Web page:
Sleep Apnea

WHAT IS SLEEP APNEA?

What is Sleep Apnea?

OSA (Obstructive sleep apnea) is when the soft tissue within a person’s throat is always collapsing and blocking the airway when they are sleeping.

There are pauses and partial reductions in breathing that normally last between ten and thirty seconds, but can sometimes last longer than a minute. This causes reduction in blood oxygen levels and can happen hundreds of times at night.

When the brain tells the body that it is lacking oxygen a person briefly wakes up and restores normal breathing. This causes a person to have inconsistent or fragmented sleep patterns and leads to daytime sleepiness which could take a negative toll on the daily lives of people.

Those with OSA tend to snore frequently and loudly. There may be periods of silence when airflow is blocked or reduced followed by choking, snorting, or gasping sounds when the airway reopens.

OSA must be diagnosed by a Sleep Physician and a Sleep Study.

ORAL APPLIANCE THERAPY

Oral appliances are worn when you sleep. The help with sleep apnea by preventing the collapse of the tongue and soft tissues in the back of the throat. This allows the airway to stay open during sleep. The oral appliances are worn like an orthodontic appliance or a sports mouth guard. It will help a person allow adequate air intake and help to provide normal sleep for people with OSA.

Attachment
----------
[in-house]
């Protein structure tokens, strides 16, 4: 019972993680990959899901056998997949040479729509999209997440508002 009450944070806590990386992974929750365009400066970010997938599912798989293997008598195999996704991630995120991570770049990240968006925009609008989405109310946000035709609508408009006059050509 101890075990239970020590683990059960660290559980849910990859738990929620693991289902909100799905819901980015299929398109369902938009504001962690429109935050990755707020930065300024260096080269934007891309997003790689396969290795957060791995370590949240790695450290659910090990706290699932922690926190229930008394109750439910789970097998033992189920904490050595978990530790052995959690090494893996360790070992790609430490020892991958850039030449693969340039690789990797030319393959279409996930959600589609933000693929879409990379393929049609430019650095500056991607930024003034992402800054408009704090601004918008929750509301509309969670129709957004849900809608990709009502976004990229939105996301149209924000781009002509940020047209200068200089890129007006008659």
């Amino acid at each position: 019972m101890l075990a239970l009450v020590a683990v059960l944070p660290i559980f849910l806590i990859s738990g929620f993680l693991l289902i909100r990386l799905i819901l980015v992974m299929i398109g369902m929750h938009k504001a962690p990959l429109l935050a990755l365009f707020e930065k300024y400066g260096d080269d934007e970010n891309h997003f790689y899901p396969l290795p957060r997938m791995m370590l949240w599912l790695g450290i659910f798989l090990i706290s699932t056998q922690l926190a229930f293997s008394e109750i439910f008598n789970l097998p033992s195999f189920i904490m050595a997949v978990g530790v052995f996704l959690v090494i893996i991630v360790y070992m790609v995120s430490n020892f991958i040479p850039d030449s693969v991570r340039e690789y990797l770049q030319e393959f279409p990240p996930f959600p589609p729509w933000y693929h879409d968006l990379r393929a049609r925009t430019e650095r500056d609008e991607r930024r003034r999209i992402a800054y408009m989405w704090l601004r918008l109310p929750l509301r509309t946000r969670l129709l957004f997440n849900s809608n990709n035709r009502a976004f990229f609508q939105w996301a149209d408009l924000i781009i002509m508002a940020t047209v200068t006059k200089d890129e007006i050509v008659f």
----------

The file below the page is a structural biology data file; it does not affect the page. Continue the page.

Oral appliances are able to be used in addition to CPAP (Continuous Positive Air Pressure) therapy. Our office and your sleep physician must consult in order to determine the best therapy option for you.

The Practice Parameters published by the American Academy of Sleep Medicine in 2006 include oral appliances as a first line of therapy in the standard of care for the treatment of obstructive sleep apnea.

According to the guidelines, oral appliances (OAs) are indicated

For patients with mild to moderate OSA who prefer OAs to Continuous Positive Airway Pressure (CPAP), and in all cases for those who do not respond to CPAP, are not appropriate candidates for CPAP, or who fail treatment attempts with CPAP or treatment with behavioral measures such as weight loss or sleep position change.1

Oral appliance therapy for sleep disordered breathing has repeatedly been validated and shown to be efficacious.2,3 Studies have shown compliance rates as high as 95% with oral appliance therapy.4,5 Because compliance rates are so high with oral appliance therapy, it can be a very effective treatment for patients over a long period of time.